Holding emitters to account

What legal recourse can be brought to bear on those countries or organisations that flout the Paris Agreement?

18th September 2017

The Whanganui river, New Zealand has been granted ‘legal personality’ with the same legal rights to protection as a human being.  © LOOK Die Bildagentur der Fotografen GmbH/Alamy Stock Photo

Holding emitters to account

What legal recourse can be brought to bear on those countries or organisations that flout the Paris Agreement?

By Richard Lord QC , Brick Court Chambers

In a civilised society, legal liability is one of the touchstones of when someone should be held to account. Greenhouse gas (GHG) emissions are to some extent both natural and inevitable, at least for the foreseeable future. Who are the emitters who should be held to account, given that every natural and legal person on the planet is an emitter?

This question becomes easier to answer following the Paris Agreement. Despite the lack of quantitative quotas at national level, the agreement sets the benchmark by global consensus in terms of achieving a planetary temperature rise of “well below” 2°C, with efforts to limit it to 1.5°C.

The fact that it is imposed collectively, however, means there is no answer to those whose activities are inconsistent with this benchmark.

The most obvious focus is on large corporate actors who might be said to be directly or indirectly responsible for emissions – whether as producers or consumers of fossil fuels or as ‘facilitators’ of their use. Research on the so-called ‘carbon majors’ shows that a relatively small number of corporate groups are ‘responsible’ for a relatively high share of emissions. But all corporations carry on business in one or more states, and in a defined industry sector. So accountability needs to be considered also at a national and sectoral level.

What might be termed climate change law has evolved rapidly in recent years. Some of it, concerned with adaptation (or the lack of it), is outside the scope of this article. What remains for consideration is fascinating and challenging in its diversity. There is only a small body of law that might properly be termed climate change law in the strict sense. But as the effect of climate change is cross-cutting, so the means of holding to account reflect both the diversity of adverse effects and the variety of legal doctrines relied upon.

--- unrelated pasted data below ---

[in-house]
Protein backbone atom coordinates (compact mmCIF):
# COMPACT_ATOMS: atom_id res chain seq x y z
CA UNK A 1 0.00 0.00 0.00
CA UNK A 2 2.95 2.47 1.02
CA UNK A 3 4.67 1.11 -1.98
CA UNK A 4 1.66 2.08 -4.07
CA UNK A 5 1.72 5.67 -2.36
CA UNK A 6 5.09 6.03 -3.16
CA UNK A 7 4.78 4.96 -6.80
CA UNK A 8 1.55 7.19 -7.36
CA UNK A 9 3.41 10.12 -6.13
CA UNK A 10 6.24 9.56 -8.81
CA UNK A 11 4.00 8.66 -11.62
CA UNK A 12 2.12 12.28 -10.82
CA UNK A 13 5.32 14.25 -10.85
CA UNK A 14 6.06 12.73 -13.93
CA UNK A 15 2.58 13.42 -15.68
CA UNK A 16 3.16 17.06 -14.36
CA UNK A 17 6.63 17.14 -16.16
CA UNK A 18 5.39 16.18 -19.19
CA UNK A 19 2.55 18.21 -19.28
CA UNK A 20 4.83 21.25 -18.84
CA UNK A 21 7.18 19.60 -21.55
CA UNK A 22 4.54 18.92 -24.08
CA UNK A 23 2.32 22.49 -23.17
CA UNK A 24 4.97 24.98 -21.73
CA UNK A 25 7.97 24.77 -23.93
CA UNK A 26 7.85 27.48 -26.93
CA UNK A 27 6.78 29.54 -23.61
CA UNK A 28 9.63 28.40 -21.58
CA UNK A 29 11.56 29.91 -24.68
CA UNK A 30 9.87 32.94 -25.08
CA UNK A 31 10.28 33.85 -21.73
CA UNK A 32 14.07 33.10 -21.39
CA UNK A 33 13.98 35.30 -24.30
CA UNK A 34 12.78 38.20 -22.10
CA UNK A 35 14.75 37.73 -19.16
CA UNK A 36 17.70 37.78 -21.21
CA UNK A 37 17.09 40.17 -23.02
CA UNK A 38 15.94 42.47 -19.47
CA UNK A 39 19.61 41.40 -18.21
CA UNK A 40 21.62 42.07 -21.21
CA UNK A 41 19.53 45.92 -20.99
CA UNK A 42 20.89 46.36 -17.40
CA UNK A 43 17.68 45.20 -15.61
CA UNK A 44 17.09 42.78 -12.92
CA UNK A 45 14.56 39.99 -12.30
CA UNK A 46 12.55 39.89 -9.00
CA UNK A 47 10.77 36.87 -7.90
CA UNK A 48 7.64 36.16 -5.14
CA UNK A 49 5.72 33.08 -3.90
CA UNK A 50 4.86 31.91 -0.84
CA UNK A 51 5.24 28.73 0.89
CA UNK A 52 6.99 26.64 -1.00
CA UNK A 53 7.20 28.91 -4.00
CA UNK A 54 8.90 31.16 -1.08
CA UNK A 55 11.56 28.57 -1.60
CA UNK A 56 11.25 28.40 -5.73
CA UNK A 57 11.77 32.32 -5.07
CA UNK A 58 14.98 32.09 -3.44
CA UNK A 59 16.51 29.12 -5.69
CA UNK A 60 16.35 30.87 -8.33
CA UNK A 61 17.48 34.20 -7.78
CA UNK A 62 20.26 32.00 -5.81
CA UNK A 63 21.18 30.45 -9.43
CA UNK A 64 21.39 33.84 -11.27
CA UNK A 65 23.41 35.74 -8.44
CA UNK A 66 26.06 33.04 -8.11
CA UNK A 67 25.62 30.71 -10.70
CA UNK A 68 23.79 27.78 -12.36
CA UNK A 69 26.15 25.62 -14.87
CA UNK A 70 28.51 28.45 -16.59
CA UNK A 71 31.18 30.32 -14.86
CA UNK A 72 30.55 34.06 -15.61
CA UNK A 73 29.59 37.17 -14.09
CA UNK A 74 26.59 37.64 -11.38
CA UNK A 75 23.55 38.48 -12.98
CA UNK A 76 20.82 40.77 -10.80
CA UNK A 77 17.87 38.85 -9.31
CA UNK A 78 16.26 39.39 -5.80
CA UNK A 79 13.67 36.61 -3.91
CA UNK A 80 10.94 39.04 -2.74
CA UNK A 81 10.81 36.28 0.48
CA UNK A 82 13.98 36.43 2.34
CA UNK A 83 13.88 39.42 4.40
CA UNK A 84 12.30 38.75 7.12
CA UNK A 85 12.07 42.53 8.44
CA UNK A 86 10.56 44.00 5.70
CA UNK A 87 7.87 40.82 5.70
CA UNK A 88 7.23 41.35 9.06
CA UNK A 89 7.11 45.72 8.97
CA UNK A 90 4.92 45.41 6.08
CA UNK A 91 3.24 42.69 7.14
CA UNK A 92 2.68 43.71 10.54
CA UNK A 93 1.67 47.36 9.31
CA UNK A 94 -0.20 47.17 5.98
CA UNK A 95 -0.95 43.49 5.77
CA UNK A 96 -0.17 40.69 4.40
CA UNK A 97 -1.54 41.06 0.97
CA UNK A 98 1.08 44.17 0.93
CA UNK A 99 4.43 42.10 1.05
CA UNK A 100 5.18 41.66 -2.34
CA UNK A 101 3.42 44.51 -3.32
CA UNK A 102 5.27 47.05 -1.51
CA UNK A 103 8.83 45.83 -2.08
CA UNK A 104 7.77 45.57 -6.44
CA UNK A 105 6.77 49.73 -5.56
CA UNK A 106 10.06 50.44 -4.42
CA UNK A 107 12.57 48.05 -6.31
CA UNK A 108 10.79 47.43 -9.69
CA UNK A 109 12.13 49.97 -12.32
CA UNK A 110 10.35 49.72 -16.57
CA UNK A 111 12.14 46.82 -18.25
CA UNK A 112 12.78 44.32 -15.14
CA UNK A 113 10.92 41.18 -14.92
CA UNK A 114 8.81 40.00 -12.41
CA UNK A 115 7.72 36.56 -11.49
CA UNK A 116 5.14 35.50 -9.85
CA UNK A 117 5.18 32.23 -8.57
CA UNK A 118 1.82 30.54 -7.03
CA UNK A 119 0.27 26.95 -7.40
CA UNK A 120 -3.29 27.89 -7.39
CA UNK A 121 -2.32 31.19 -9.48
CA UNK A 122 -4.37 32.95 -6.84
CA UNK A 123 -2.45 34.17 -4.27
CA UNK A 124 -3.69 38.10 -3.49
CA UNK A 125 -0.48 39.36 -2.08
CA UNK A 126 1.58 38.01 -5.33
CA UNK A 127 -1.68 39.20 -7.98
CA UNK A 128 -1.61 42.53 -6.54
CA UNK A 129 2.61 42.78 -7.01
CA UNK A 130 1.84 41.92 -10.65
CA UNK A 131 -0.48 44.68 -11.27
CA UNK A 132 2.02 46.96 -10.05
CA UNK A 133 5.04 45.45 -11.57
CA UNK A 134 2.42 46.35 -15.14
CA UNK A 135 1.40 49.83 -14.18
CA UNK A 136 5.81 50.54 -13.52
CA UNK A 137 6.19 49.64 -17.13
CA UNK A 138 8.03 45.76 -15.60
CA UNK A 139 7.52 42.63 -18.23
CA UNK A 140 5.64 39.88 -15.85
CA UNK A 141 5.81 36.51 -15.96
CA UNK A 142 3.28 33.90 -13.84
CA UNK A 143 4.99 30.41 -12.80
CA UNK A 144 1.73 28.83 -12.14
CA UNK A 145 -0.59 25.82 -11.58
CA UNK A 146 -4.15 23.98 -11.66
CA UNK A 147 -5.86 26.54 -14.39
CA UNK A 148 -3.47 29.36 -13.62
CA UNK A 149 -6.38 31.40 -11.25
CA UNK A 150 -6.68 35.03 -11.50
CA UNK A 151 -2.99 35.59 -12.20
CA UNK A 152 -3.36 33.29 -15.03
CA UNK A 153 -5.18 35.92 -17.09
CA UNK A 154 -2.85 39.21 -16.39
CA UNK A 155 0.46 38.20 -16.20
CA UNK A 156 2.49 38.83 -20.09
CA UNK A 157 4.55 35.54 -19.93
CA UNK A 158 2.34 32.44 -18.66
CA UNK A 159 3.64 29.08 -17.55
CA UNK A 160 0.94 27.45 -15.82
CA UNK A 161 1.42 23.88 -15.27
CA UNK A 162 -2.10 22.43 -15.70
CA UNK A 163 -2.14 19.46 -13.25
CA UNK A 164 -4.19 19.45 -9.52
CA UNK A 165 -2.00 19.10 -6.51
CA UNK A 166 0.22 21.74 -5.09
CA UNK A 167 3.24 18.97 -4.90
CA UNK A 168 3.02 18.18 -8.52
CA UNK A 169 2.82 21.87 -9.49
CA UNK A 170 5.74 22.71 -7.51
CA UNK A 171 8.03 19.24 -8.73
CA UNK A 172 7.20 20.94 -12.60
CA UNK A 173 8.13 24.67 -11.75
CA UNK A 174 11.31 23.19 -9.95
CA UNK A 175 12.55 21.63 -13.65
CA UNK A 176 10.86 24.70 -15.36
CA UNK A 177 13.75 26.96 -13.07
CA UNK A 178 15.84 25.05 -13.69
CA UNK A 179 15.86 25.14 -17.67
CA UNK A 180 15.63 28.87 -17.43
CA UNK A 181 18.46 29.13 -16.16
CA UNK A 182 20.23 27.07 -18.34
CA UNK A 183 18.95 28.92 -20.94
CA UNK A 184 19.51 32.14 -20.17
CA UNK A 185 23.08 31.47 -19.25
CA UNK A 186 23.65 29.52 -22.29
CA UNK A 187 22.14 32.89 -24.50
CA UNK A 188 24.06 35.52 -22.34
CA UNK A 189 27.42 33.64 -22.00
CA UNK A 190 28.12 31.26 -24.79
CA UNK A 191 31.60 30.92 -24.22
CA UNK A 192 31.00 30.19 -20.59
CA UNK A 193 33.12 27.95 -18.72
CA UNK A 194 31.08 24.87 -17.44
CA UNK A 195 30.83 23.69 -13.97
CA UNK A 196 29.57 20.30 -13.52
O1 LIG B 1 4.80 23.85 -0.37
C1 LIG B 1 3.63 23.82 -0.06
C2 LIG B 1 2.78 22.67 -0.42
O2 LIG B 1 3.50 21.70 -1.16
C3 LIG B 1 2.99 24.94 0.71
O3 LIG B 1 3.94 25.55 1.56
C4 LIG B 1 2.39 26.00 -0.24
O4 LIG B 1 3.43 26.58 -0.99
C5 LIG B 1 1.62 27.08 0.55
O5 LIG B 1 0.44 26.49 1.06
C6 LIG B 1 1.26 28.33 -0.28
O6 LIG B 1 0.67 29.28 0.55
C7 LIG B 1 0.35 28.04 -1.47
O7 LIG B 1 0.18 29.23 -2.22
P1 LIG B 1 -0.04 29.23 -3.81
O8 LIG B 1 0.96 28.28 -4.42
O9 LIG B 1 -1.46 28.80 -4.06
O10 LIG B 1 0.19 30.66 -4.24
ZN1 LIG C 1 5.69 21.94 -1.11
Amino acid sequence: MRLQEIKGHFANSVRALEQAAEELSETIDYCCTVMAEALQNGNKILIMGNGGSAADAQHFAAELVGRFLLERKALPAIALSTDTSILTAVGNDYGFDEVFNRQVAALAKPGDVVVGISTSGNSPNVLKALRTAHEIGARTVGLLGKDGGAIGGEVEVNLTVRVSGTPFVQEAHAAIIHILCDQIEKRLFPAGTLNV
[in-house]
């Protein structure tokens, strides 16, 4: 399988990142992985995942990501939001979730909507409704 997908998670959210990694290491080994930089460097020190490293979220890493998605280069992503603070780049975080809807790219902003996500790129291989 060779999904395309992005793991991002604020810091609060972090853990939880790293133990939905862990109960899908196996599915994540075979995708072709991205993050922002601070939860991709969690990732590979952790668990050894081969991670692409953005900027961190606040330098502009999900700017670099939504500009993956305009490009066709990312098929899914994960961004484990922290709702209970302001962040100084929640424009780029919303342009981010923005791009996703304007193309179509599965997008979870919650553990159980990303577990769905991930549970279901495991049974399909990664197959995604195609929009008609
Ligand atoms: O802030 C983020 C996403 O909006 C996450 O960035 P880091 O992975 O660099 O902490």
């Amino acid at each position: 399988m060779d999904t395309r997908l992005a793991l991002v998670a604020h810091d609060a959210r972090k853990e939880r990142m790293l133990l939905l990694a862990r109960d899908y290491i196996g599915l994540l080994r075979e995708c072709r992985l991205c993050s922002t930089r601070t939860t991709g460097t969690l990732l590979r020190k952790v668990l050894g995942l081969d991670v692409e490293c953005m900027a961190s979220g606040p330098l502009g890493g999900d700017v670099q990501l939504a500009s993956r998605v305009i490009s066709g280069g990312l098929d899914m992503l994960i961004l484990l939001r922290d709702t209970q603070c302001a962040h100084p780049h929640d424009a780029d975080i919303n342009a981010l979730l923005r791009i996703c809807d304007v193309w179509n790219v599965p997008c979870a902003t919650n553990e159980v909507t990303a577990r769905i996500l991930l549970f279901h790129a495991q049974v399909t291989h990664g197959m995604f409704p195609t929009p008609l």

One unique feature of climate change for lawyers (apart from its enormity) is its true globalisation. Unlike traditional environmental issues where the effect of an action is felt in the locality where it occurs, problems on the coasts of Bangladesh or in the glaciers of the Andes are attributable to the sum total of emissions globally over past years.

What, therefore, are the legal bases on which emitters may be held to account? A few years ago, a number of lawsuits were brought, mainly in the US, seeking damage or injunctive relief against fossil fuel companies on the basis that their actions caused events (sea-level rise or extreme weather events) that damaged the claimants’ property. None of these claims, largely based on common law tort actions, has succeeded, all foundering on issues such as standing or justiciability or causation.

While it is not inconceivable that such actions will in future succeed, the focus has switched to other approaches. Three broad categories of legal action are outlined below: (a) those against states; (b) those against corporations; and (c) those against emission-intensive projects.

As observed above, Paris provides benchmarks but little scope for direct legal remedy for breach of its provisions. Importantly, however, it does not purport to be an exclusive or exhaustive code that precludes other legal actions.

A very notable illustration of the scope for action comes in the Dutch decision (pre-Paris and still subject to appeal) in Urgenda Foundation v The Netherlands in June 2015. A group of concerned citizens obtained an order that, based on a science-driven assessment of necessary action, the Dutch government had to ensure emissions were 25 per cent below a 1990 baseline, based on a duty of the state to protect its citizens from imminent danger.

Many of the obstacles thought by more conservative lawyers to preclude such a ruling were swept aside by the court, including the argument that the country only accounted for a very small fraction (about 0.5 per cent) of global emissions. A similar if less dramatic result was achieved in the case of Leghari v Republic of Pakistan.